After leading innovative fur brigades in California, Ewing Young came to Portland in 1834 and settled himself on the west bank of the Willamette River.Young’s home is understood to be the first house built by European-Americans on the west side of the river. In 1848, Joseph Rogers later settled nearby at what is now know as Newberg.
In the beginning stages this area was known as Chehalem, and later was changed to Roger’s Landing after Rogers who was the founder of the settlement. Rogers died in 1855.
The first community in Oregon to hold Quaker services was Newberg. The city was incorporated in 1889. The Newberg Graphic, the town’s newspaper, was established the same year.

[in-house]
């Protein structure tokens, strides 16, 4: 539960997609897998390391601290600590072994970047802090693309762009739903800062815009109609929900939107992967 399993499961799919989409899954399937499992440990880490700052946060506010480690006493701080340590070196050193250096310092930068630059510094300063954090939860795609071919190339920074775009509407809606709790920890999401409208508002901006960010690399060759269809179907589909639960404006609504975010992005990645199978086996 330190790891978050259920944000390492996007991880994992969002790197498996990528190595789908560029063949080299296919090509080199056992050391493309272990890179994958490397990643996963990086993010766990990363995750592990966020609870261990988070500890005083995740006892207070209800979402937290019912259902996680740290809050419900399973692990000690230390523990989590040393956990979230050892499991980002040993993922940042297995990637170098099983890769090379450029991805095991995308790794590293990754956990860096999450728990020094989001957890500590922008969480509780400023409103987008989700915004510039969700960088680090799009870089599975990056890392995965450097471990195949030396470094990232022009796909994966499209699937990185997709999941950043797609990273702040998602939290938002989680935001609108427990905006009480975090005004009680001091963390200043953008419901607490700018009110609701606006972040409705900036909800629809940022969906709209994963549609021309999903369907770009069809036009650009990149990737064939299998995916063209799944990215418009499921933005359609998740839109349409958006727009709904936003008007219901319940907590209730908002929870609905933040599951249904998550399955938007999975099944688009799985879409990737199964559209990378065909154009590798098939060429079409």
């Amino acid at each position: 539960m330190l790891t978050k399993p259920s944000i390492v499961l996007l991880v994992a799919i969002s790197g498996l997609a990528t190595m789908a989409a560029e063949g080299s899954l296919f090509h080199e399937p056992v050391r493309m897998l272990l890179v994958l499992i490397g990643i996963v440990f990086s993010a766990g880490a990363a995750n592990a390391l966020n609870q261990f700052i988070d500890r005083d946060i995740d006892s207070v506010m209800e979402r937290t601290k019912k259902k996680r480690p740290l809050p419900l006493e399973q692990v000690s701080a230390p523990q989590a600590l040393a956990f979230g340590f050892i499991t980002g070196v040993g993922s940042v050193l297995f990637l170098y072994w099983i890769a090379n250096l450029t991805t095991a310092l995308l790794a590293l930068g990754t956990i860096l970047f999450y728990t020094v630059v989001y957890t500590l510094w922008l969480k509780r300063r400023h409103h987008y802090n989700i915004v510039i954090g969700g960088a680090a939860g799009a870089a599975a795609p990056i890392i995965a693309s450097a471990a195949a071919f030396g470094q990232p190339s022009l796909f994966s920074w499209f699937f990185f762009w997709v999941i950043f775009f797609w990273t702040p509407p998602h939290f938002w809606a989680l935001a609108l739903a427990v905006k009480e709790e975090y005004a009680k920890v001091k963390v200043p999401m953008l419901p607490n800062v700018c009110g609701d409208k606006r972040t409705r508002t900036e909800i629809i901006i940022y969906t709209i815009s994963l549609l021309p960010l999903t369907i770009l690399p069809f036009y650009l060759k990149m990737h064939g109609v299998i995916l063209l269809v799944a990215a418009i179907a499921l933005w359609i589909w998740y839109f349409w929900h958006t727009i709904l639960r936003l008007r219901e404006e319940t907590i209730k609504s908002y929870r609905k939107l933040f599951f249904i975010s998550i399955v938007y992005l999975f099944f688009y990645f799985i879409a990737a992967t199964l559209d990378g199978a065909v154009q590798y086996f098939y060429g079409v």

Founded by the Quakers in 1885 was Friends Pacific Academy which is now George Fox University. U.S. News & World Report classified George Fox University as a first-tier regional university and was named a “Best Value” school. Surrounded by university-owned housing, the campus resides in the center of the town.
In 1885, Herbert Hoover moved to Newberg to live with his aunt and uncle after his parents died. Hoover was one of the very first students to attend his uncle’s Pacific Academy. His home was eventually turned into the Hoover-Minthorn House museum.
For a good part of its early history. Newberg was designated as “dry” town, meaning alcohol could not be sold within the city limits.